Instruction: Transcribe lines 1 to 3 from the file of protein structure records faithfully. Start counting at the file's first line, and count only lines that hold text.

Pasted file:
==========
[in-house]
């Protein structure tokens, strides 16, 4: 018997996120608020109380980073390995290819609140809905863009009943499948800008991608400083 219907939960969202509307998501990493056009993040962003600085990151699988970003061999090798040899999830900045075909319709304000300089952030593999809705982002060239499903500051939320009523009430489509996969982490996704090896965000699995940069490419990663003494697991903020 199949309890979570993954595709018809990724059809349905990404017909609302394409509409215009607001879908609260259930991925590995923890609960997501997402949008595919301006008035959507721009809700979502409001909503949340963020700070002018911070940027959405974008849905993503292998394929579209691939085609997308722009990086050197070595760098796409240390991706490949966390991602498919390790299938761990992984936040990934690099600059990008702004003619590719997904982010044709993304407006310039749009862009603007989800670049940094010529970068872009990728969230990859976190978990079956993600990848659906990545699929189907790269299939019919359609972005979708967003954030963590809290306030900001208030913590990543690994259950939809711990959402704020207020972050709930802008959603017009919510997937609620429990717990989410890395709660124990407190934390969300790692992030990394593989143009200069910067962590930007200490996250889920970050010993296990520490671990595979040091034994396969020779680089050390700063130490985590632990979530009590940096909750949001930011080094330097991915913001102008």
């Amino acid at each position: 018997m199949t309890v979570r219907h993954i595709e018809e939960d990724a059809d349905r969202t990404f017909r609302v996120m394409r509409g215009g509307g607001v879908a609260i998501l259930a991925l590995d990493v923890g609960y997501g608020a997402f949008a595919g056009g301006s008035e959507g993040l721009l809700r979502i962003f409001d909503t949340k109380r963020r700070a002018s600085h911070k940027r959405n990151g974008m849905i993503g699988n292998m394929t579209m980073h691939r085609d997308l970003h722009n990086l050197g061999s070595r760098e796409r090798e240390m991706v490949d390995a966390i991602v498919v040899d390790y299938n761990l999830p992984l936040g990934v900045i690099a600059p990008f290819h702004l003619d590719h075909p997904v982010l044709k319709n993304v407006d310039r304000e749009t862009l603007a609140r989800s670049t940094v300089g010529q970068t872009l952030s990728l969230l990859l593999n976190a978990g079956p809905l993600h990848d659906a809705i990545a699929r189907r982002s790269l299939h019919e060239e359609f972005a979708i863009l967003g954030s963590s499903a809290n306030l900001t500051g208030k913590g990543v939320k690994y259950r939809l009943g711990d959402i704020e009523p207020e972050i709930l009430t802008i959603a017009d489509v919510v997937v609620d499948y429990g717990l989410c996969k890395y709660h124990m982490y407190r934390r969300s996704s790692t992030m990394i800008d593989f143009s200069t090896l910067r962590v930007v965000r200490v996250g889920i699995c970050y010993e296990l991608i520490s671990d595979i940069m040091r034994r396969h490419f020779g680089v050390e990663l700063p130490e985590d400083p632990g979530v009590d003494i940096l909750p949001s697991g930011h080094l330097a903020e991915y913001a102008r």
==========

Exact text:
[in-house]
């Protein structure tokens, strides 16, 4: 018997996120608020109380980073390995290819609140809905863009009943499948800008991608400083 219907939960969202509307998501990493056009993040962003600085990151699988970003061999090798040899999830900045075909319709304000300089952030593999809705982002060239499903500051939320009523009430489509996969982490996704090896965000699995940069490419990663003494697991903020 199949309890979570993954595709018809990724059809349905990404017909609302394409509409215009607001879908609260259930991925590995923890609960997501997402949008595919301006008035959507721009809700979502409001909503949340963020700070002018911070940027959405974008849905993503292998394929579209691939085609997308722009990086050197070595760098796409240390991706490949966390991602498919390790299938761990992984936040990934690099600059990008702004003619590719997904982010044709993304407006310039749009862009603007989800670049940094010529970068872009990728969230990859976190978990079956993600990848659906990545699929189907790269299939019919359609972005979708967003954030963590809290306030900001208030913590990543690994259950939809711990959402704020207020972050709930802008959603017009919510997937609620429990717990989410890395709660124990407190934390969300790692992030990394593989143009200069910067962590930007200490996250889920970050010993296990520490671990595979040091034994396969020779680089050390700063130490985590632990979530009590940096909750949001930011080094330097991915913001102008």
């Amino acid at each position: 018997m199949t309890v979570r219907h993954i595709e018809e939960d990724a059809d349905r969202t990404f017909r609302v996120m394409r509409g215009g509307g607001v879908a609260i998501l259930a991925l590995d990493v923890g609960y997501g608020a997402f949008a595919g056009g301006s008035e959507g993040l721009l809700r979502i962003f409001d909503t949340k109380r963020r700070a002018s600085h911070k940027r959405n990151g974008m849905i993503g699988n292998m394929t579209m980073h691939r085609d997308l970003h722009n990086l050197g061999s070595r760098e796409r090798e240390m991706v490949d390995a966390i991602v498919v040899d390790y299938n761990l999830p992984l936040g990934v900045i690099a600059p990008f290819h702004l003619d590719h075909p997904v982010l044709k319709n993304v407006d310039r304000e749009t862009l603007a609140r989800s670049t940094v300089g010529q970068t872009l952030s990728l969230l990859l593999n976190a978990g079956p809905l993600h990848d659906a809705i990545a699929r189907r982002s790269l299939h019919e060239e359609f972005a979708i863009l967003g954030s963590s499903a809290n306030l900001t500051g208030k913590g990543v939320k690994y259950r939809l009943g711990d959402i704020e009523p207020e972050i709930l009430t802008i959603a017009d489509v919510v997937v609620d499948y429990g717990l989410c996969k890395y709660h124990m982490y407190r934390r969300s996704s790692t992030m990394i800008d593989f143009s200069t090896l910067r962590v930007v965000r200490v996250g889920i699995c970050y010993e296990l991608i520490s671990d595979i940069m040091r034994r396969h490419f020779g680089v050390e990663l700063p130490e985590d400083p632990g979530v009590d003494i940096l909750p949001s697991g930011h080094l330097a903020e991915y913001a102008r």